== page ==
Gov. Eric Holcomb wants to tackle one of Indiana’s most pressing economic challenges: building a qualified workforce to fill open jobs throughout the state.

Holcomb’s idea — part of his legislative agenda — is to create a $2-million-per-year grant program that pays tuition or fees for adults who earn credentials, certificates and degrees in specific high-demand, high-wage fields designated by the state.

The plan to skill up Indiana’s adult workforce could help prepare the state to fill an estimated 1 million jobs by 2025, most of which will be openings created by the impending retirements of baby boomers, according to Indiana Department of Workforce Development research. About 300,000 people will be needed to fill entirely new jobs, DWD said.

The program could also combat what researchers have described as a gap between the number of “middle-skill” jobs — requiring more than a high school diploma but less than a four-year degree — and the number of qualified workers to fill those jobs.

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There are about 400,000 jobs considered “high wage, high demand” to fill by 2024. And at that time, about 30 percent of all the state’s jobs will require workers to have a postsecondary certificate, some college, or an associate’s degree, according to DWD.

Top jobs in that category include truck drivers, manufacturing sales reps, licensed practical nurses, office managers, electricians, manufacturing supervisors, and industrial machinery mechanics, among others.

“We need to focus on filling that gap,” said DWD Commissioner Steve Braun.

“One of the governor’s big initiatives is to make certain that, if there are individuals that are out of the workforce or (already) in the workforce that want to go back for that education upgrade, that we can find a way to fund that. I think we have a chance of making real progress.”

The program, which Holcomb has asked the Indiana General Assembly to fund at $2 million per year, would be shaped by DWD’s occupational demand data, Braun said.

Tuition grants would be targeted to specific fields in regions of the state, depending on the positions most in demand in those areas. Braun said businesses would help the program identify needs.

“It will be a regional effort,” he said.

“That’s the only way this works. We can now project where those (future) occupations are going to be down to a county level.”

Ivy Tech Community College and Vincennes University would likely provide some of the training.

Ivy Tech President Sue Ellspermann said she is ready to get involved in the effort.

“I support anything that the governor’s looking to do to encourage the adult worker to come back and skill up and meet the needs that are out there,” Ellspermann said. “It really is an opportunity to help identify those high-wage jobs out there and help attract working adults to move Indiana’s economy forward.”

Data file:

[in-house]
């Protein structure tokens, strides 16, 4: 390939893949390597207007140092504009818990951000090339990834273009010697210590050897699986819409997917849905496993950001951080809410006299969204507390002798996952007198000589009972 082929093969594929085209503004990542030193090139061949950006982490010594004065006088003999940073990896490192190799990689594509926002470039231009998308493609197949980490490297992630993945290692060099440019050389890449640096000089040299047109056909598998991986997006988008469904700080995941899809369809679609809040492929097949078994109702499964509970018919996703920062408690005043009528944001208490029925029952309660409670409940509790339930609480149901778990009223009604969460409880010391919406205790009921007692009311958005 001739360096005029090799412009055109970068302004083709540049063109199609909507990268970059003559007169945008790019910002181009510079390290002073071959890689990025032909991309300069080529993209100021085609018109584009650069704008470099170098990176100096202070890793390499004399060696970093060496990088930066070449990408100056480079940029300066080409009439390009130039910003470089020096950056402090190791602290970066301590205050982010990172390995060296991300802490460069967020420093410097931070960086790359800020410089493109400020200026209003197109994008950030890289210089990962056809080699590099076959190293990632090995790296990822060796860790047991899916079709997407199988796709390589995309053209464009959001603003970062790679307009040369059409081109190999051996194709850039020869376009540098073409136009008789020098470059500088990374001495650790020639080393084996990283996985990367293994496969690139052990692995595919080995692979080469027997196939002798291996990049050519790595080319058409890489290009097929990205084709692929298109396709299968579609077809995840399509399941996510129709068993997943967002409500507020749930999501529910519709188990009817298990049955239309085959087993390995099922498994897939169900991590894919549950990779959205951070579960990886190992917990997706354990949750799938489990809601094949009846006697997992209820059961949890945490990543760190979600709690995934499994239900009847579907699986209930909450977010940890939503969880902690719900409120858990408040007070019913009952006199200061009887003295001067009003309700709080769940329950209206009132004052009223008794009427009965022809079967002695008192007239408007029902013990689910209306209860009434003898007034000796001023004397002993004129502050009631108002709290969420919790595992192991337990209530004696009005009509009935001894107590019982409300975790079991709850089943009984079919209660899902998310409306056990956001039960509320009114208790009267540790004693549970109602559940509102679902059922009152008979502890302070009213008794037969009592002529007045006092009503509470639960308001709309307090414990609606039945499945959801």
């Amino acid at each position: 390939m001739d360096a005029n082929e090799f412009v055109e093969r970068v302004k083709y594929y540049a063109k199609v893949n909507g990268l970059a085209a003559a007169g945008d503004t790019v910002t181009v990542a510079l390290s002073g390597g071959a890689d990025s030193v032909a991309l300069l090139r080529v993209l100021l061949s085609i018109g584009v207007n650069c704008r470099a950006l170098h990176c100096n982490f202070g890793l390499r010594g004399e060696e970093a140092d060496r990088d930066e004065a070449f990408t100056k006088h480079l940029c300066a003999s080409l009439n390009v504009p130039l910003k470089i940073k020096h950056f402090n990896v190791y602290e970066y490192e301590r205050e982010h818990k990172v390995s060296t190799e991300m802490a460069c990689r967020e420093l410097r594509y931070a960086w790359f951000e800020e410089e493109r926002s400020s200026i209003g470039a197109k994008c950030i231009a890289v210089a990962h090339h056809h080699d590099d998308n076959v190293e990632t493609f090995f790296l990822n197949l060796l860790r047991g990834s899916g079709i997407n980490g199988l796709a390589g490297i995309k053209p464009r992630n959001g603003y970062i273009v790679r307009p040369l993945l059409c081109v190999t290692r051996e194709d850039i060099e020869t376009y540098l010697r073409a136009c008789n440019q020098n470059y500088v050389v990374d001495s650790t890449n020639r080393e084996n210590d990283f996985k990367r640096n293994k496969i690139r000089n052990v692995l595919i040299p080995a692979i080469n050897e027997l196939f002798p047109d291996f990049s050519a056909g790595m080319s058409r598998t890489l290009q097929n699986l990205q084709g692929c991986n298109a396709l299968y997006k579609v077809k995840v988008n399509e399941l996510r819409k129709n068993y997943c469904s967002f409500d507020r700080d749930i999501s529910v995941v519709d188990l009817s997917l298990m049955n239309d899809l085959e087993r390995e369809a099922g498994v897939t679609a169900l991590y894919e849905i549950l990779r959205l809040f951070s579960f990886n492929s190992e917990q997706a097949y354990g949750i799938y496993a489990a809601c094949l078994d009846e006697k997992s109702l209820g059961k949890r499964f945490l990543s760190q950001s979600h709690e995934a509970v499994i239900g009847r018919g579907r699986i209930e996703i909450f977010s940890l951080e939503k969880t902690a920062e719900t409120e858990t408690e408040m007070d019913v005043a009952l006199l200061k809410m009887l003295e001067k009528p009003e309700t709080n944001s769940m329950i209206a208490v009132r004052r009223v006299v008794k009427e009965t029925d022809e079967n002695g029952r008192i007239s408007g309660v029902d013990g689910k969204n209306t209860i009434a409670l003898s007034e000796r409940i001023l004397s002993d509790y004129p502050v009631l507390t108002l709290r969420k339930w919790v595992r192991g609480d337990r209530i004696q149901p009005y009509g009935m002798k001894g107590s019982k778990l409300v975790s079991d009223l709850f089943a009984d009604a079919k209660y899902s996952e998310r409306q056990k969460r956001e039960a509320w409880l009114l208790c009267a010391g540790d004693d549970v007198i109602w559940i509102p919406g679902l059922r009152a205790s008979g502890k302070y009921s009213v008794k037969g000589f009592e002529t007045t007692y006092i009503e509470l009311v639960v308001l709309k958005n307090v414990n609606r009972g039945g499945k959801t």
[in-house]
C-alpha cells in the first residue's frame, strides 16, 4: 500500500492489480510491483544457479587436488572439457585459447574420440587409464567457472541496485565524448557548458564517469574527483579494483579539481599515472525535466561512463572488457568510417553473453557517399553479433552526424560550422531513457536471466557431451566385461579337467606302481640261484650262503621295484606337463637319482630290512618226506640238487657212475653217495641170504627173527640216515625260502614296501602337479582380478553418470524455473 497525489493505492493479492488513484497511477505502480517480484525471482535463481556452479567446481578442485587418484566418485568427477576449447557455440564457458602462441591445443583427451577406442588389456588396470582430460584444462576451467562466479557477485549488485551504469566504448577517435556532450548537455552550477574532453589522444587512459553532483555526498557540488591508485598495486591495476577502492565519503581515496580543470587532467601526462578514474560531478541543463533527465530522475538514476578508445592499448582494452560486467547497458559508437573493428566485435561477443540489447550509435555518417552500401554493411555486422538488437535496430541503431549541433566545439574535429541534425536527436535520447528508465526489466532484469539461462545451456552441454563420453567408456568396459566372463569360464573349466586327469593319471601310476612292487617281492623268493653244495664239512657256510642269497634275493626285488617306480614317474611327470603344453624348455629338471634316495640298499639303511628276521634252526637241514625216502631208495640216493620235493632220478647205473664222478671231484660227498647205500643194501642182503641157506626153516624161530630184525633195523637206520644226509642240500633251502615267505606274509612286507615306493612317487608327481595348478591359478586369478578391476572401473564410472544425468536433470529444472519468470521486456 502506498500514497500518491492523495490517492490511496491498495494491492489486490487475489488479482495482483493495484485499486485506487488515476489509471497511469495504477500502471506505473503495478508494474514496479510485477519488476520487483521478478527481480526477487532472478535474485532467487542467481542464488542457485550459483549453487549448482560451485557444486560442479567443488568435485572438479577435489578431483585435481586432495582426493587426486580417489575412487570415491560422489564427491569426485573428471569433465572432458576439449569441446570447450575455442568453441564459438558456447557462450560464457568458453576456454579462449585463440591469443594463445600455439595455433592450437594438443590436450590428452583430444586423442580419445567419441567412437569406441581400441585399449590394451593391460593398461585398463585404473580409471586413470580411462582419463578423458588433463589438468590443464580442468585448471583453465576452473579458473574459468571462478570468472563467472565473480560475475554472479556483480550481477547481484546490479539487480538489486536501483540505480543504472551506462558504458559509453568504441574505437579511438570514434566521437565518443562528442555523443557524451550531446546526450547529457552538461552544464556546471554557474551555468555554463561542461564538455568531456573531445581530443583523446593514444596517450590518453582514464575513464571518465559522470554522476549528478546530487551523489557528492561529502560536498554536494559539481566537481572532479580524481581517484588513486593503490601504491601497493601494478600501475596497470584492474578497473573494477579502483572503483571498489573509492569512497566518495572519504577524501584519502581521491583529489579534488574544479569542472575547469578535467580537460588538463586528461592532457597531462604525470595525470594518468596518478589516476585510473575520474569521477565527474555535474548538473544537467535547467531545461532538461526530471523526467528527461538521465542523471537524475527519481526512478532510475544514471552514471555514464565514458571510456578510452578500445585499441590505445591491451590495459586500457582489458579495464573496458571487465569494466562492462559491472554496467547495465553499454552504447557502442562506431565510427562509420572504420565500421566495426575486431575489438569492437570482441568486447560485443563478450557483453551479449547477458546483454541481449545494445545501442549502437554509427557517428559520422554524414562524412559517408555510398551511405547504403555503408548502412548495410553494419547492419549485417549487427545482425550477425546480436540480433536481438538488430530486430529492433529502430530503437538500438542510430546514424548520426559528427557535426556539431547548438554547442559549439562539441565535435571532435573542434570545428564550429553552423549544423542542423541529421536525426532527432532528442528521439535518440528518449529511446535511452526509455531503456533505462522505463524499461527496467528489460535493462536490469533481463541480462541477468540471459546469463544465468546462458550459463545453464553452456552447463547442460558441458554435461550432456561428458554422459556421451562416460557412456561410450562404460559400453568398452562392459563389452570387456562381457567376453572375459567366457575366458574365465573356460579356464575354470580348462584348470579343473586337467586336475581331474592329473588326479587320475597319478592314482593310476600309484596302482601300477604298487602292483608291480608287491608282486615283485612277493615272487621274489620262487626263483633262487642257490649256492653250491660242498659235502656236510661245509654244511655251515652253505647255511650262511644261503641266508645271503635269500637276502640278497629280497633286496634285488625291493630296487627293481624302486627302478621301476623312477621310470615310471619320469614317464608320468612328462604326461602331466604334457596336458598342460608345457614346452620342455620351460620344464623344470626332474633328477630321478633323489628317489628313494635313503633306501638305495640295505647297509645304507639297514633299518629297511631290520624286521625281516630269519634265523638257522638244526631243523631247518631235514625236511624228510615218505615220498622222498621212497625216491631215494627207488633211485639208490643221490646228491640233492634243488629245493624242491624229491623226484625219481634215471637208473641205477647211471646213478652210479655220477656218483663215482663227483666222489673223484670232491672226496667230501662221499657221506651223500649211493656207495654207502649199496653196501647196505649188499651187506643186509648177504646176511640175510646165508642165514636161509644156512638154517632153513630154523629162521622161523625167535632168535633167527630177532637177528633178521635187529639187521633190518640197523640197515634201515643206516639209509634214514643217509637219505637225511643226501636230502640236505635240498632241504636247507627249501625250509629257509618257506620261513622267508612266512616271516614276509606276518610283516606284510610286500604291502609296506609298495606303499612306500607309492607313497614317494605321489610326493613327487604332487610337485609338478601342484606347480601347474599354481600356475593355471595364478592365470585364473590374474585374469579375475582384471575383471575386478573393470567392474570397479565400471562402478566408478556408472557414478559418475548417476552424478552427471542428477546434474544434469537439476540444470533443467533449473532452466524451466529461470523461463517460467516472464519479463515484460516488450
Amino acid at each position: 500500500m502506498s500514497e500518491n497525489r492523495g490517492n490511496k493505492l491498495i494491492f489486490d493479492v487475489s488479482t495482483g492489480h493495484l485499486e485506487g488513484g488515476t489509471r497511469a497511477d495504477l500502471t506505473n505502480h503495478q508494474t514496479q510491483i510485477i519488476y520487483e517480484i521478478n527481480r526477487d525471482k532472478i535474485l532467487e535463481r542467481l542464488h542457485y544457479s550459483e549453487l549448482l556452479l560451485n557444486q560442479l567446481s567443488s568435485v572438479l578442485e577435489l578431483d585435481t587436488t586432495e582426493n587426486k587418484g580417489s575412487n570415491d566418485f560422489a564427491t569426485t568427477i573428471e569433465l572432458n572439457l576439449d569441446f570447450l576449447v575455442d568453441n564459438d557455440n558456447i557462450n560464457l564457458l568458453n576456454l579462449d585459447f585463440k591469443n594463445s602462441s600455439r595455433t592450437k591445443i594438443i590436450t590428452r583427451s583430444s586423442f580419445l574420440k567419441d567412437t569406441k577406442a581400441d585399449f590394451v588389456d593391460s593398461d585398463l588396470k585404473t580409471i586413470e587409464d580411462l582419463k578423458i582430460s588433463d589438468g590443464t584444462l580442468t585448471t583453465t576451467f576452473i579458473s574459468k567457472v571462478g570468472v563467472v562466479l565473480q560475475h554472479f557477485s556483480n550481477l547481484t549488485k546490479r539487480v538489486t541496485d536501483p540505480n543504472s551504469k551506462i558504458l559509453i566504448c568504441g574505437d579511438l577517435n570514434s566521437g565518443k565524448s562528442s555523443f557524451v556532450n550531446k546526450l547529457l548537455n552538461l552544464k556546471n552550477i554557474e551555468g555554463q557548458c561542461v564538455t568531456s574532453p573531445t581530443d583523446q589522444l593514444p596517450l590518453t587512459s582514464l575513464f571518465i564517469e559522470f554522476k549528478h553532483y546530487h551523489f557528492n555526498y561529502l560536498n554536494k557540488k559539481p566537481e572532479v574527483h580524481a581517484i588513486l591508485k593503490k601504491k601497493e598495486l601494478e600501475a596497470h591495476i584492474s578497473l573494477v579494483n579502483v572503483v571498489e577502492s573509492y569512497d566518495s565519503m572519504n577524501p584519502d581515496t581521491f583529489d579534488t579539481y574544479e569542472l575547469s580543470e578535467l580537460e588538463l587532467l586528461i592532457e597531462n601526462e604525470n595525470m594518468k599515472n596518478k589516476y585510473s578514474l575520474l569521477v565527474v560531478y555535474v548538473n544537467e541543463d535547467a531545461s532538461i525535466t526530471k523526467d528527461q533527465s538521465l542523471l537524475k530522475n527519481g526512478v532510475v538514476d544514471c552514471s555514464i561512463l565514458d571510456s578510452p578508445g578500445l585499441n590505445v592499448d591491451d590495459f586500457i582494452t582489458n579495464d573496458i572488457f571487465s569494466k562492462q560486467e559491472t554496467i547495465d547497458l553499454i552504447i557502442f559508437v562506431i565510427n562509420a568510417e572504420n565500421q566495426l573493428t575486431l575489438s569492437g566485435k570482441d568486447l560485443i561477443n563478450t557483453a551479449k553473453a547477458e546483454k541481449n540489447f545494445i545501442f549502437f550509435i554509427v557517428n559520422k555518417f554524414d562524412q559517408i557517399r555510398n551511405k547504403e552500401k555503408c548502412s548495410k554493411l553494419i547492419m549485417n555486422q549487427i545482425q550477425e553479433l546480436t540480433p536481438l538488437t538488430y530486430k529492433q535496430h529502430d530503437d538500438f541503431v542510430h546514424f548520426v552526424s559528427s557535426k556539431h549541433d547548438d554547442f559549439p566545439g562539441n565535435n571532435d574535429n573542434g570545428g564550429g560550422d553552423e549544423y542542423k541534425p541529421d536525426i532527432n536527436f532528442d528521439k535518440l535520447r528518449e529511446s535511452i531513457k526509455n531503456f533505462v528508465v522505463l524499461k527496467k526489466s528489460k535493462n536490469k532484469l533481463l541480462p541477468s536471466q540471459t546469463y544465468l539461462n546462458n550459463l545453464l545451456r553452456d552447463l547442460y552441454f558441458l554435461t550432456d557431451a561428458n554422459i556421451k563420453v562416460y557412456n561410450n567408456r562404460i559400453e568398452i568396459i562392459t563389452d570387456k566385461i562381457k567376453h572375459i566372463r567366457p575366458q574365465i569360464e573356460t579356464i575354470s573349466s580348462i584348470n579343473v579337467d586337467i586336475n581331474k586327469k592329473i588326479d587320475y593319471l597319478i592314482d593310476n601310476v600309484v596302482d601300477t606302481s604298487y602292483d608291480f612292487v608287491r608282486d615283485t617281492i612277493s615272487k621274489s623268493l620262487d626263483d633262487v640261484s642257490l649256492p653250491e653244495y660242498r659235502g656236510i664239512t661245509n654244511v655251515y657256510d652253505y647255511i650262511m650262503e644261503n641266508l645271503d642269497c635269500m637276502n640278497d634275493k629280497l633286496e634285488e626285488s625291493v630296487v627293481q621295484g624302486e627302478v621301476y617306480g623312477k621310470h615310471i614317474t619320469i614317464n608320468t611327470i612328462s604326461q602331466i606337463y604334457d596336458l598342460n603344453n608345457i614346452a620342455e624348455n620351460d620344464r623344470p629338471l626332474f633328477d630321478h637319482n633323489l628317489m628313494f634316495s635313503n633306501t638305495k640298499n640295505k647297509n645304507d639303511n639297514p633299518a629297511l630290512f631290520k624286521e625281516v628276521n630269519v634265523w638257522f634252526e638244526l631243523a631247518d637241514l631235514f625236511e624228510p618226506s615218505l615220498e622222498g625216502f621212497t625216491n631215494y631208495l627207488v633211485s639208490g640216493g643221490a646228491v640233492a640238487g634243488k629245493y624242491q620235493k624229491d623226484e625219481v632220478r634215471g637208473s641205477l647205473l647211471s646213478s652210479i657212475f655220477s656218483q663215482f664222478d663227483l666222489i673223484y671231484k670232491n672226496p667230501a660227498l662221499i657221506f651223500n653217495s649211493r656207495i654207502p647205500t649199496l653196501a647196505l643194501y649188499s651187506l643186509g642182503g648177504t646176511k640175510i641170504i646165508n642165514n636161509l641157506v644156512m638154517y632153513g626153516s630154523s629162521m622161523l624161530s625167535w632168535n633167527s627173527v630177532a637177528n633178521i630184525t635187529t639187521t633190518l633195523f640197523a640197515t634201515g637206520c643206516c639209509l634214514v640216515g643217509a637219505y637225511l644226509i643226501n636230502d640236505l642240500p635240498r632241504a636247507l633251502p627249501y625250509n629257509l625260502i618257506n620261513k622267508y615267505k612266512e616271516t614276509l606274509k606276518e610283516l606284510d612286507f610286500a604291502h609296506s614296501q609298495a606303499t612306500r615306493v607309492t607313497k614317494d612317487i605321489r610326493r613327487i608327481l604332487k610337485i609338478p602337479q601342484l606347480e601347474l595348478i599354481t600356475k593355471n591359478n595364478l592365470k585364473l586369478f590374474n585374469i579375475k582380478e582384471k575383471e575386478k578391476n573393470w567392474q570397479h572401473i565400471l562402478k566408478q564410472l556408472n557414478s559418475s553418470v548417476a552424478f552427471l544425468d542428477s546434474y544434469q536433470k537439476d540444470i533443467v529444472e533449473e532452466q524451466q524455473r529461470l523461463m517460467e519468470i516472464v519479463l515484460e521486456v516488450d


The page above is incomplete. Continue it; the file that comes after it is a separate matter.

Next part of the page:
Claudia Cummings, vice president of workforce and education for Conexus Indiana, said the grant program has the opportunity to aid workers who are currently struggling — or who have given up and left the workforce altogether.

In the fields of advanced manufacturing and logistics alone, Conexus Indiana says, the state has more than 11,000 middle-skill jobs to fill each year.

“You think about the individuals out there working multiple part-time jobs,” Cummings said. “They could have a really great living if they were to get properly trained.”

State investment could also be an important tool for employers, she said, because the “cost of hiring an unskilled worker is high.”

Besides teaching soft skills, Cummings said, some manufacturers “are dealing with hundred-thousand dollar blanks of titanium” that unskilled workers couldn’t be trusted with.

“They have to know what they’re doing,” Cummings said. “The most profitable companies rely on the ingenuity of their employees and they need employees who are properly trained in order to make sure they are successful.”

Angie Carr Klitzsch, EmployIndy president and CEO, said the grant program would help Indiana move the needle on workforce education to help people achieve better jobs.

But even if the state pays tuition, experts said, trying to improve the adult workforce still involves challenges.

“The reality is, there are a lot of life demands,” Klitzsch said. “We run into individuals who want to get a better job, want to move into those high-demand, big-wage careers, but they have to support a family oftentimes and it relegates them to that minimum-wage or low-skill, low-wage job.”

Klitzsch said she hopes the grant program will serve adults who can afford to develop new skills only on a part-time basis, so that they don’t encounter the opportunity costs that typically come with leaving the workforce to pursue a college degree or credential.

“It’s really difficult to completely drop out of the workforce to pursue post-secondary education,” she said.

“Any creation of a grants program would do well to have ways to support an individual.”